Concerns have been raised the Dunedin City Council could face
a legal threat if it knows - but does not disclose -
information about earthquake-prone buildings in the city.
The fear was voiced by Cr Richard Thomson at yesterday's
planning and regulatory committee meeting, as councillors
considered whether to extend a deadline for seismic strength
assessments in the city.
The council, in 2012, gave owners of pre-1976 non-residential
buildings until July 1 this year to have their properties
assessed and report results to the council.
The council intended to publish a register of results online,
but so far just 14% of reports had been received, amounting
to just 412 of the 2900 buildings covered by the council
And, with continuing uncertainty over government plans for
earthquake-prone buildings, councillors were yesterday asked
to informally extend the deadline while delaying public
access to the register for now.
However, that worried Cr Thomson, who questioned whether the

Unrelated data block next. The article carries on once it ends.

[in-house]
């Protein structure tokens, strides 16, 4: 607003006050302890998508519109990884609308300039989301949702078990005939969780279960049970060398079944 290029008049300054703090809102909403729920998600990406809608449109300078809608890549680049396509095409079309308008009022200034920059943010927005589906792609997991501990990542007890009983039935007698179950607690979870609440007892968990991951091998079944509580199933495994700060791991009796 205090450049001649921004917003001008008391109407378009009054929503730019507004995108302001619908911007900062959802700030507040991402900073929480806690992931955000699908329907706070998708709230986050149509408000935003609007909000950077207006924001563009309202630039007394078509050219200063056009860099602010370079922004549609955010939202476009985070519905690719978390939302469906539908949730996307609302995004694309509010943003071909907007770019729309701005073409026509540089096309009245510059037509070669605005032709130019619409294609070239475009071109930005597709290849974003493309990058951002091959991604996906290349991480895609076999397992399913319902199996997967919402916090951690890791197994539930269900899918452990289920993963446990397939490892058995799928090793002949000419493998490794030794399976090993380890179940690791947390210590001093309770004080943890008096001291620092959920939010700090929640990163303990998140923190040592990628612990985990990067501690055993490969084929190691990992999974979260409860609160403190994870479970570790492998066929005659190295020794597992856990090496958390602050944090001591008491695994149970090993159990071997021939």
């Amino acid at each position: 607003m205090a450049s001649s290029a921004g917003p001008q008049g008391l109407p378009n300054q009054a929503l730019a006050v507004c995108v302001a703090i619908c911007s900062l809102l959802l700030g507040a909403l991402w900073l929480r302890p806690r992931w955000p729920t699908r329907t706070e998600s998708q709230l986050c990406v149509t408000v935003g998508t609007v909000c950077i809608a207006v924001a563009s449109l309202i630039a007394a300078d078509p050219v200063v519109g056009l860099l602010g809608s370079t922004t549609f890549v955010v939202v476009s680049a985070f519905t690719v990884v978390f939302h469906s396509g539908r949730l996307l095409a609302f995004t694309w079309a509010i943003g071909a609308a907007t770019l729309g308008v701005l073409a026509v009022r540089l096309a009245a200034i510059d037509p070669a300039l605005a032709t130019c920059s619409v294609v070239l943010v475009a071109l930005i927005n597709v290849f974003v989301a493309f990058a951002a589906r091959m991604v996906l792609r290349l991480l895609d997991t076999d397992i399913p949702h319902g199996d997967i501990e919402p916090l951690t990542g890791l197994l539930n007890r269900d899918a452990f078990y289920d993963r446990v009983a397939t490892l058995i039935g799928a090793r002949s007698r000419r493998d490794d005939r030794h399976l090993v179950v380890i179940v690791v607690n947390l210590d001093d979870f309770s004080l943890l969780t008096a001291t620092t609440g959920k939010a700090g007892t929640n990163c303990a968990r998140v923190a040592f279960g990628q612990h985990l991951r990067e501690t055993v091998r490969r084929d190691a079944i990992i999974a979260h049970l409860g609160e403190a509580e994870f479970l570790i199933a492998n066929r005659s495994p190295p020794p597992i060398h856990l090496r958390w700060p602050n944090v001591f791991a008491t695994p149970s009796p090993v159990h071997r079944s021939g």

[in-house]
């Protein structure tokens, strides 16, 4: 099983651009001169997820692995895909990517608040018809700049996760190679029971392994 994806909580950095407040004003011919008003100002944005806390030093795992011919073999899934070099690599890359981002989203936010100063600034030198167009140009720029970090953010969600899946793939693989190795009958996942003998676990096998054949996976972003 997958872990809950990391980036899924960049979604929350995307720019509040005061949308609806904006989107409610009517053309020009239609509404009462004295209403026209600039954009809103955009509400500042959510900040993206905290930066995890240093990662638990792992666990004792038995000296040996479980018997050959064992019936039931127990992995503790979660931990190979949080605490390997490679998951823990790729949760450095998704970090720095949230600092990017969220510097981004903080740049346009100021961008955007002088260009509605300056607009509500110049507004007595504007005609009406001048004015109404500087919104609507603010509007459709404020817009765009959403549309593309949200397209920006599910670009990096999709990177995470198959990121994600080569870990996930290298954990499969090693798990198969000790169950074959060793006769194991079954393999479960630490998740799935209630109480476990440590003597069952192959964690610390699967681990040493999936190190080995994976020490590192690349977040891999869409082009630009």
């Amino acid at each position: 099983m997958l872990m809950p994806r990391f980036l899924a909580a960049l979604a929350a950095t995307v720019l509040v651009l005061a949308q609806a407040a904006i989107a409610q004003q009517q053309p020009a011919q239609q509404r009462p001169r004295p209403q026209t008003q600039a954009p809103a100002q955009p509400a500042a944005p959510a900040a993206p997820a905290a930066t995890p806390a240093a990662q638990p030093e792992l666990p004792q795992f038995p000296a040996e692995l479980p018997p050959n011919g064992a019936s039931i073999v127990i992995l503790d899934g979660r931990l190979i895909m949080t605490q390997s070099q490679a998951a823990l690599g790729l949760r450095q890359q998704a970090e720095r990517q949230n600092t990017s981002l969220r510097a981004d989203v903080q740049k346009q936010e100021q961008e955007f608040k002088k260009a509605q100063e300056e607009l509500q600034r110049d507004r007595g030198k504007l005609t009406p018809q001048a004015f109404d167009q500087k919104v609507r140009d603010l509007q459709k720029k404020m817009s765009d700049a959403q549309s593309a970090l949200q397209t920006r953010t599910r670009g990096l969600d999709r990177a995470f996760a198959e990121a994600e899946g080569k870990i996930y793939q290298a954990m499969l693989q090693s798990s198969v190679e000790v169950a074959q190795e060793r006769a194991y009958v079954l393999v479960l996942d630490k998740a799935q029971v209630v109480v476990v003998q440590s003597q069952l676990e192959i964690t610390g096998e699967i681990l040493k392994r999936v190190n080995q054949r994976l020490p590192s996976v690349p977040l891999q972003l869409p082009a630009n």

council would be ''at some legal risk'' if, after a serious
earthquake, it was found to have withheld information it held
about earthquake-prone buildings in the city.
Instead, he suggested rewarding owners who had already
returned completed reports, by publishing their results
online, even if other owners were yet to comply with the
Council acting urban design team leader Dr Glen Hazelton said
he would need to seek advice on any potential legal threat
arising from a delay releasing received results.
There was a distinction to be drawn between earthquake-prone
and dangerous buildings, but withholding information ''would
probably not be the best look in the public eye'', he said.
It was also possible the council could publish completed
assessment results online in the meantime, but that would
include those whose buildings were deemed earthquake-prone as
well, he said.
The uncertainty prompted councillors to agree to leave the
debate for the next full council meeting, on June 23, giving
staff time for more research.
That was despite Cr Lee Vandervis questioning whether the
council should be spending money on a legal opinion when the
Government's approach to earthquake-prone buildings - which
was likely to trump the council's - was expected next year.
Mayor Dave Cull clarified the July 1 deadline was for
assessments, not improvements, ''so the risk doesn't change
in terms of the [earthquake] damage''.
Dr Hazelton agreed, saying the proposal to publish assessment
results was a council initiative not required by law.
Committee chairman Cr David Benson was among those to agree
to the move, saying more information was needed to address Cr
Thomson's ''perfectly valid'' question.